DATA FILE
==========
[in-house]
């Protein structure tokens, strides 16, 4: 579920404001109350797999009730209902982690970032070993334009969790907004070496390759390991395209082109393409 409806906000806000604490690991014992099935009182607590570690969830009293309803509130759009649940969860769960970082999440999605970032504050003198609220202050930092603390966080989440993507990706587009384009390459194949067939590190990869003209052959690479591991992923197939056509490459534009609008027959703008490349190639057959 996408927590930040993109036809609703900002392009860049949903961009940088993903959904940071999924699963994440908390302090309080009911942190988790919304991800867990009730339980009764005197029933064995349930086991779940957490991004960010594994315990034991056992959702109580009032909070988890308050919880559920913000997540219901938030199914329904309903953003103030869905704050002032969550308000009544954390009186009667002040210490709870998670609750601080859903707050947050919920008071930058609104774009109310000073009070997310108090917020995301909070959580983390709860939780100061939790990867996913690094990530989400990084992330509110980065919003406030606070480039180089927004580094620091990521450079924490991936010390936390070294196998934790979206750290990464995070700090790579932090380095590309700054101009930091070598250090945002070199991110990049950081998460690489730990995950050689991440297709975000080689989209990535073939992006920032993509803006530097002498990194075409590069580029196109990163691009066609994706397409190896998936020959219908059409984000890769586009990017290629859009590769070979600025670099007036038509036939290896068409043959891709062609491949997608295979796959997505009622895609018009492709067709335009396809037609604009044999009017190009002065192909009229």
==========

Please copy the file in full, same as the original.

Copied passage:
[in-house]
């Protein structure tokens, strides 16, 4: 579920404001109350797999009730209902982690970032070993334009969790907004070496390759390991395209082109393409 409806906000806000604490690991014992099935009182607590570690969830009293309803509130759009649940969860769960970082999440999605970032504050003198609220202050930092603390966080989440993507990706587009384009390459194949067939590190990869003209052959690479591991992923197939056509490459534009609008027959703008490349190639057959 996408927590930040993109036809609703900002392009860049949903961009940088993903959904940071999924699963994440908390302090309080009911942190988790919304991800867990009730339980009764005197029933064995349930086991779940957490991004960010594994315990034991056992959702109580009032909070988890308050919880559920913000997540219901938030199914329904309903953003103030869905704050002032969550308000009544954390009186009667002040210490709870998670609750601080859903707050947050919920008071930058609104774009109310000073009070997310108090917020995301909070959580983390709860939780100061939790990867996913690094990530989400990084992330509110980065919003406030606070480039180089927004580094620091990521450079924490991936010390936390070294196998934790979206750290990464995070700090790579932090380095590309700054101009930091070598250090945002070199991110990049950081998460690489730990995950050689991440297709975000080689989209990535073939992006920032993509803006530097002498990194075409590069580029196109990163691009066609994706397409190896998936020959219908059409984000890769586009990017290629859009590769070979600025670099007036038509036939290896068409043959891709062609491949997608295979796959997505009622895609018009492709067709335009396809037609604009044999009017190009002065192909009229």